Chan wrote to CARAS in October 2013, indicating that it should submit an application to the music fund. The application was delivered one month later and quickly reviewed by the OMDC. While it provided supportive comments to the government, ministry officials were concerned that there was still no detailed budget and that the economic impact figures included double counting, which officials said “inflates the true impact of the awards in Ontario.”

Those concerns were relayed to the OMDC, which remarkably redrafted some of the CARAS materials. That led one ministry official to write that “I do not feel it is appropriate for the CEO of OMDC to be revising and expanding on an argument from an applicant for why they should be funded, especially since, if funded, the funding would flow through the OMDC. This seems to breach the integrity of the objective grant assessment process. I understand that other staff members in our unit have similar concerns.”

Despite the concerns, the Ontario government announced plans several weeks later to support the 2015 Juno Awards with the OMDC providing $1 million in funding. When asked about the decision making process, a ministry spokesman stated that “funding decisions are made by an Oversight Committee including senior executives from both OMDC and the Ministry of Tourism, Sport and Culture.” Last fall, the Liberal government sang a similar song, promising $750,000 to support the 2017 Juno Awards in Ottawa.

The post Ontario Music Fund Oversight Hits Sour Note: Gov Docs Discuss “Breach of Integrity” appeared first on Michael Geist.

Out of Tune?: Government Documents Reveal Concern With Integrity of Ontario Music Fund Assessments

Michael Geist Law RSS Feed - Mon, 2016/04/04 - 10:18

Appeared in the Toronto Star on April 4, 2016 as Ontario Music Fund Oversight Hits a Sour Note

The Canadian music industry gathered in Calgary last weekend for the Juno Awards, the industry’s biggest awards gala that has grown into a week-long event. While the award show is the public face of the Junos, behind the scenes are years of negotiations with governments to provide millions in public funding.

With Ontario hosting the Junos twice in three years – Hamilton hosted in 2015 and Ottawa is slated to host in 2017 – the provincial Liberal government has committed to enormous taxpayer support. According to internal documents recently obtained under the provincial access to information laws, that funding has sparked concerns within government departments due to the mushrooming budgets, inflated claims about the economic impact of the awards, and what officials have described as a “breach [of] the integrity of the objective grant assessment process.”

Earlier this year, I wrote about the problems associated with the Ontario Music Fund (OMF), the provincial government’s flagship funding program for the music industry. The fund, which is administered by the Ontario Media Development Corporation (OMDC), has doled out nearly $30 million in two years despite little public transparency on how the money has been spent and questionable claims about job creation.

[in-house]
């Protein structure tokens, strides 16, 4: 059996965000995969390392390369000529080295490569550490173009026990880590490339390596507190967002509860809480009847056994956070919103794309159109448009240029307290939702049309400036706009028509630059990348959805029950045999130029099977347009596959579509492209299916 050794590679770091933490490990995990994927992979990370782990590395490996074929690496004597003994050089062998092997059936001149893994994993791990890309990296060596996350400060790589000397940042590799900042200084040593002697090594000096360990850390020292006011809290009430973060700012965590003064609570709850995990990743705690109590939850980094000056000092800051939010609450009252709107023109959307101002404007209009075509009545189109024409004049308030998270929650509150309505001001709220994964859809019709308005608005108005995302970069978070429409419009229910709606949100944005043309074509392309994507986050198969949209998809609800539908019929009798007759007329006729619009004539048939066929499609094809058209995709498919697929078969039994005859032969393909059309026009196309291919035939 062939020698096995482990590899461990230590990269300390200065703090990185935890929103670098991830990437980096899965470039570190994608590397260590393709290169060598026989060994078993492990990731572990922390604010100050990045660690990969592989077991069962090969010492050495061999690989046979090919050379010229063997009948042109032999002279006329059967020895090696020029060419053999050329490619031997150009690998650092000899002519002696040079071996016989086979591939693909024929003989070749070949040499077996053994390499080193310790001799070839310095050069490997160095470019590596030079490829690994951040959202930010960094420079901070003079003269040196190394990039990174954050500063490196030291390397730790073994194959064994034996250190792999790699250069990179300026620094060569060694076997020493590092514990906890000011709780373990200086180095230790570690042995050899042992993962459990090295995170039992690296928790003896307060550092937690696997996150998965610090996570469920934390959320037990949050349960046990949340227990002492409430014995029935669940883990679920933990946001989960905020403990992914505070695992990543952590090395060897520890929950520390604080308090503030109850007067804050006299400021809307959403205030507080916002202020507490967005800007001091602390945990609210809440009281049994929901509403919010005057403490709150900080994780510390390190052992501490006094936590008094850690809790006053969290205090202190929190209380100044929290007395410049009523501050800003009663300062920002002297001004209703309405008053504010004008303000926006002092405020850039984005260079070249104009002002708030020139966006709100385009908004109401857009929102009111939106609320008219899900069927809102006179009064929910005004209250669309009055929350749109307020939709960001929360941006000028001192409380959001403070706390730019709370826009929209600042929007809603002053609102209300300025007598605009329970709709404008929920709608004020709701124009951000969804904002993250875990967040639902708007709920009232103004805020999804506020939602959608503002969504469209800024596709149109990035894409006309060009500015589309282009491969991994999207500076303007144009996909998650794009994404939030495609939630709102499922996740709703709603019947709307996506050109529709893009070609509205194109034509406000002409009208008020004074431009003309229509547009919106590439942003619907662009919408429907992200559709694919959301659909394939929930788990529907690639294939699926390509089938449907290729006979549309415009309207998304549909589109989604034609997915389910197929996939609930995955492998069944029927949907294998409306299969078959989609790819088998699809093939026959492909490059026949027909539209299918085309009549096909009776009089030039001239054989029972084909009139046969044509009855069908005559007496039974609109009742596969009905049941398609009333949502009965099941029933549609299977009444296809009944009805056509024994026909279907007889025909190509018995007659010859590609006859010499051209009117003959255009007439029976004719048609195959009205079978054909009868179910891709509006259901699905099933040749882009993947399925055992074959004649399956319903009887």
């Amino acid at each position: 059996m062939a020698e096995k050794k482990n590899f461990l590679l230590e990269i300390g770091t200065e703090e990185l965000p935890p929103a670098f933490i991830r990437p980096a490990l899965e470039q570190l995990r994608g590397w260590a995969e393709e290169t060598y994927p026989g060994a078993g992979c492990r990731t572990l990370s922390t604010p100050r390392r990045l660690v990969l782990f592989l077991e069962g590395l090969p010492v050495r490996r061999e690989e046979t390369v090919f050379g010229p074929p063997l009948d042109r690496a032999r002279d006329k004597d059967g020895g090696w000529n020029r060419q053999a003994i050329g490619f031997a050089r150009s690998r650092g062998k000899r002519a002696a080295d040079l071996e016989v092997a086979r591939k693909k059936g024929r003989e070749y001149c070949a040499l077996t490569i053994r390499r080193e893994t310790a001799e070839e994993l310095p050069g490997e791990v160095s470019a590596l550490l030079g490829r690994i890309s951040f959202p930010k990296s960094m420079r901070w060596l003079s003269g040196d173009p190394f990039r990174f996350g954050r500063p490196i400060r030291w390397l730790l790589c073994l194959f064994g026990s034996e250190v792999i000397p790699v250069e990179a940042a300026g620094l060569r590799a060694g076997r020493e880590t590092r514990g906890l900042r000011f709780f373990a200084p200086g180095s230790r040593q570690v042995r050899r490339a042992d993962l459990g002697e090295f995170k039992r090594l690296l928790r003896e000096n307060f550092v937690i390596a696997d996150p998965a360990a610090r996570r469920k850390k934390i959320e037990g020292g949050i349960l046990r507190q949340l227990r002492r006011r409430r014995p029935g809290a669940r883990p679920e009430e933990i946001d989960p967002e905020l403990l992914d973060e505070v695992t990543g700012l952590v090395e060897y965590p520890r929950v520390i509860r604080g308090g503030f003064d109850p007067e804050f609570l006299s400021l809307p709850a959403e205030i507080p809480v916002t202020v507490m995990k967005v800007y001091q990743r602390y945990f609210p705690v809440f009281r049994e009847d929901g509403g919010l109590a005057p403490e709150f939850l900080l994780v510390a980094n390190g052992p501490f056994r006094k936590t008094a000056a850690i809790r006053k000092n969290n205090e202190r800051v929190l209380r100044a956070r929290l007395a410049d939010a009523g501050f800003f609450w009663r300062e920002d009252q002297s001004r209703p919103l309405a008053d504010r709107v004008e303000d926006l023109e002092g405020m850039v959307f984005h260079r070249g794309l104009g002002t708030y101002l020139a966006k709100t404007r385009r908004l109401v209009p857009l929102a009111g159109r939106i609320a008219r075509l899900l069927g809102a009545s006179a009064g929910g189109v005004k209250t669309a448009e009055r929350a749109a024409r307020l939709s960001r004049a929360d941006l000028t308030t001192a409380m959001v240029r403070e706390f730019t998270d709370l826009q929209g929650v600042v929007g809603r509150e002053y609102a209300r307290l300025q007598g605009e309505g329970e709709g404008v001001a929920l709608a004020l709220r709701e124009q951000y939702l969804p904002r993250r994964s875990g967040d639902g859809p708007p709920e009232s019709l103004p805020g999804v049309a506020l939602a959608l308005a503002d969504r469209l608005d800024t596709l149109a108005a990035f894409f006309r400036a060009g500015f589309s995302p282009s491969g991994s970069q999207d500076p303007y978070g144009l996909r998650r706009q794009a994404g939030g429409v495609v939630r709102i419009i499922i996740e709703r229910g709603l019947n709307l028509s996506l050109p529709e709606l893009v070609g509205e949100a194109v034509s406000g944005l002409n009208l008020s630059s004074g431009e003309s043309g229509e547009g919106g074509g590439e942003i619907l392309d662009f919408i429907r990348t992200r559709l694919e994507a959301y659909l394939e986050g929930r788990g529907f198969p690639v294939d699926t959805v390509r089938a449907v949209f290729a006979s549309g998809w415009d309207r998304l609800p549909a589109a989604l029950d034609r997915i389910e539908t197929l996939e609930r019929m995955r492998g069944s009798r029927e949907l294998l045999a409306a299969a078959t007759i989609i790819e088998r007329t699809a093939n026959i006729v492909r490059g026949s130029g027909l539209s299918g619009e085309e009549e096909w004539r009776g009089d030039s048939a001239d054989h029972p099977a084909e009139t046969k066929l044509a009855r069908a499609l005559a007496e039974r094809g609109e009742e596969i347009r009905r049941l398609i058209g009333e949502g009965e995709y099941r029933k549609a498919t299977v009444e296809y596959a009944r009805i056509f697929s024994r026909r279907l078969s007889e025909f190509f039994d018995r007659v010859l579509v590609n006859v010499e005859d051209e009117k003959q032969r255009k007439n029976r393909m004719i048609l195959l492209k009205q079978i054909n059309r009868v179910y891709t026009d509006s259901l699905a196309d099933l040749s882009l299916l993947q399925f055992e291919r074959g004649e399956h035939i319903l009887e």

It represents a major lobbying victory for Music Canada, which counts the three major foreign record labels (Sony Music Entertainment Canada, Universal Music Canada, and Warner Music Canada) as its primary members. Those three companies averaged more than $830,000 per award in the first year of the fund, far beyond the benefits received by domestic record companies.

Music Canada has close links to the Liberal government, contributing thousands of dollars in recent years to party coffers under the political financing rules that Premier Kathleen Wynne has now promised to amend after reports last week revealed demands that cabinet ministers raise hundreds of thousands of dollars from business and labour groups.

The OMF record label funding has raised eyebrows within the industry, but it is the diversion of fund support for the Juno awards that sparked internal controversy. The issue started with a July 2013 letter from the Canadian Academy of Recording Arts and Sciences (CARAS), the organization that administers the Juno Awards, to the office of then-Minister of Tourism, Culture and Sport Michael Chan requesting funding support for the 2015 and 2017 awards. The letter was copied to the OMDC and Music Canada.

The government moved quickly on the issue, envisioning using the music fund, which was only finalized after the initial CARAS letter, to provide the majority of support. There were questions, however, about proposed budgets that were far higher than previous Ontario-hosted Juno awards. For example, OMDC provided $195,000 for the 2011 Junos held in Ottawa (Celebrate Ontario contributed another $200,000). This time, the OMDC was being asked for at least five times that amount for the 2015 Junos alone.

Chan wrote to CARAS in October 2013, indicating that it should submit an application to the music fund. The application was delivered one month later and quickly reviewed by the OMDC. While it provided supportive comments to the government, ministry officials were concerned that there was still no detailed budget and that the economic impact figures included double counting, which officials said “inflates the true impact of the awards in Ontario.”